By DOUG FERGUSON
AP Golf Writer
HONOLULU (AP) - The Sony Open is known for the royal palms that blow gently in the Pacific breeze, the endless ocean, the rolling surf behind the 16th green and along the 17th hole, and the lady on No. 9.
Hardly anyone knows her name, but they sure know her moves.
Liz Taga is the volunteer on the tee at the par-5 ninth hole at Waialae Country Club. She monitors the gallery movement and uses an orange paddle to show the flight of the tee shots so the marshals in the fairway have an idea where the golf ball is going. That's simple enough. Volunteers at every PGA Tour event do that.
But none like Taga.
"It's the best pre-shot routine in golf," said Grant Berry, the caddie for Carl Pettersson.
"She's intense," Scott Piercy said.
Taga keeps the orange paddle tucked between her legs as the player gets ready to tee off. When he stands over the ball, she holds the paddle over her head, not unlike a samurai warrior, the base of it nearly resting on the bill of her visor. She is a picture of concentration. Once the ball is in the air, Taga goes to work.
She takes a couple of steps forward, slowly, and then the pace quickens, like a cat ready to pounce. Her fingers work their way down the paddle as she moves the orange board slightly to the left or right, depending on the direction. Finally, she lowers the board as the ball descends and gives it a demonstrative jab toward the ground when it lands.
"My supervisor came in and told me, `It's a little dramatic, Liz.' But it's so exciting," she said. "But my facial expressions, I need to tone that down. I just feel so bad when the wind starts to blow the golf balls."
Taga isn't trying to bring attention to herself, and she opened her mouth in surprise when told all the players know who she is, even if they don't know her name. She loves the civility and respect of golf. She thinks the world of the players. And all she wanted to do was the best job she could.
That's where Bo Van Pelt comes in.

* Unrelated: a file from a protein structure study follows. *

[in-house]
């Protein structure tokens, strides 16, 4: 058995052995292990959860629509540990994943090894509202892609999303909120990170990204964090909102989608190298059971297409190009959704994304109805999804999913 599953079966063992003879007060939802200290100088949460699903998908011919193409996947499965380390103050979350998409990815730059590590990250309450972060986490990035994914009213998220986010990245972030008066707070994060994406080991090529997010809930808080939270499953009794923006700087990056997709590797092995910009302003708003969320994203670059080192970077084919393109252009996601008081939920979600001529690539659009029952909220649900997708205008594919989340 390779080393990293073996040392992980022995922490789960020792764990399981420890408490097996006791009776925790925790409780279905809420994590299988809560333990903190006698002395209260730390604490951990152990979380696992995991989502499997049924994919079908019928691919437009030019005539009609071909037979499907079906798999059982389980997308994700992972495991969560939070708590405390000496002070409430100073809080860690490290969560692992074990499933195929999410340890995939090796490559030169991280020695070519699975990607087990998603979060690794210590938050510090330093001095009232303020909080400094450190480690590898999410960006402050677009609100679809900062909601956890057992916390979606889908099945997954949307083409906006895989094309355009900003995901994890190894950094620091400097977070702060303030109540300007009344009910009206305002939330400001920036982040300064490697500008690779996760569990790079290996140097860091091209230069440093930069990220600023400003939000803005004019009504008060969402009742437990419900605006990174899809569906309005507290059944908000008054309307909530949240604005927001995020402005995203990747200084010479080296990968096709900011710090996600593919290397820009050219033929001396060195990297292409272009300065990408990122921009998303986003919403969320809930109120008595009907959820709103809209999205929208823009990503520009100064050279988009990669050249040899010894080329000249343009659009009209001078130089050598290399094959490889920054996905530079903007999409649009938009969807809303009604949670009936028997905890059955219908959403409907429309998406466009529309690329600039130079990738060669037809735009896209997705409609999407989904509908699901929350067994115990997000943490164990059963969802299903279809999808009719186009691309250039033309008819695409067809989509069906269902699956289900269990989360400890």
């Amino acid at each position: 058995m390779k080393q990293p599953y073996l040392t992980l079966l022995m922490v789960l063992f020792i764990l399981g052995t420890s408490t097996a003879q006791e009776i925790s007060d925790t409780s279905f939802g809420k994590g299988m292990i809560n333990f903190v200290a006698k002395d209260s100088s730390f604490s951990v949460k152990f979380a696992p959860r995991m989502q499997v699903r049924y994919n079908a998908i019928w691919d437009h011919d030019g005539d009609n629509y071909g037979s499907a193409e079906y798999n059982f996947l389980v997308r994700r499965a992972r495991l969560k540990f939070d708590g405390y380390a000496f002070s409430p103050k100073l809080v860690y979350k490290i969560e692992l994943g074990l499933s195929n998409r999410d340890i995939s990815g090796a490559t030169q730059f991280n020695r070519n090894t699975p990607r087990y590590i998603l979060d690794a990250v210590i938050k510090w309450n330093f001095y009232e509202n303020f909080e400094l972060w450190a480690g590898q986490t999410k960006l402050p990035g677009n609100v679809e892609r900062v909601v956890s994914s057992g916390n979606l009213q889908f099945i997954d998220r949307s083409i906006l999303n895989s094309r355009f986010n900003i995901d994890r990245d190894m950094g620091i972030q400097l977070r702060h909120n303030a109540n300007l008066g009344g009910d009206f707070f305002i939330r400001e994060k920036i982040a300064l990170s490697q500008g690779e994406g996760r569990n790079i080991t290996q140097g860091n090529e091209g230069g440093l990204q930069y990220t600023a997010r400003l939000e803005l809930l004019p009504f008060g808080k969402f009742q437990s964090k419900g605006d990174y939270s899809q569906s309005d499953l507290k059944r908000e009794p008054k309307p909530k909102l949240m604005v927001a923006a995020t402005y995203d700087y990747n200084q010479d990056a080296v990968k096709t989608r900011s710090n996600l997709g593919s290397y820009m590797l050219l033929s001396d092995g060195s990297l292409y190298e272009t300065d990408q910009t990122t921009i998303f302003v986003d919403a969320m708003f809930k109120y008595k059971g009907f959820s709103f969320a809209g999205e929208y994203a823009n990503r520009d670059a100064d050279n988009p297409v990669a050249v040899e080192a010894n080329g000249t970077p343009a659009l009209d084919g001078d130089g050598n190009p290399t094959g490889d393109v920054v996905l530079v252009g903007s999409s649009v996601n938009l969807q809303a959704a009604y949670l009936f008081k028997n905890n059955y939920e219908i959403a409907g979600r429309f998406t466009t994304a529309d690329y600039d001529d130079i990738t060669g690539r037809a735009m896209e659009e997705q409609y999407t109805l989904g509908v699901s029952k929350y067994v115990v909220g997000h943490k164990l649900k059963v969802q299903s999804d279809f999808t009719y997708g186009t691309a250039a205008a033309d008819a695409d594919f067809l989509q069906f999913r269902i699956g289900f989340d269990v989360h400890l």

"My first time was in 2005 and Bo Van Pelt and three other pros came to the tee," Taga said. "I was asking questions of my bosses, and they teach you left, center and right because we track the ball. That was basic training. But I wanted to be a good volunteer. So I said to him, `Excuse me, sir, could you show me want you want me to do.' And he said, `I'd love to.' They went back to the green and showed me every step of the way."
Van Pelt was contacted at his home in Tulsa, Okla. He was asked about the Sony Open, and a volunteer, and that was all he needed.
"The lady on No. 9?" he said. "She's awesome."
Van Pelt remembers the day Taga asked for a little guidance, mostly on where she was supposed to stand. Van Pelt used to caddie as a boy, and he recalled getting chewed out for standing behind his player in his line of sight. So he shared with Taga what he learned that day.
"I told her to stand where you're looking at my back or looking at my chest," Van Pelt said. "Stand right in line with the tee markers, and no player will ever move you, and people down the fairway can see you."
As for the moves?
"That same year on Saturday, somebody said, `Did you tell the lady at No. 9 to do that?' And I hadn't paid attention to her because she's behind me," Van Pelt said. `She has flair, pizzazz. I give her all the credit for that."
Taga takes her job so seriously that she had her eyes checked to make sure she could sufficiently see the ball. But she cringes at the thought of her first day on the job during the tournament. The first player to hit, she never saw the ball. She just stood there.
"My boss came running down and said, `Liz, what are you doing?' And I told him that he hit it so fast I never saw it. He asked if I knew who that was and I didn't know anybody. They called him the `Walrus,'" she said.
It was Craig Stadler, one of the quickest players in golf.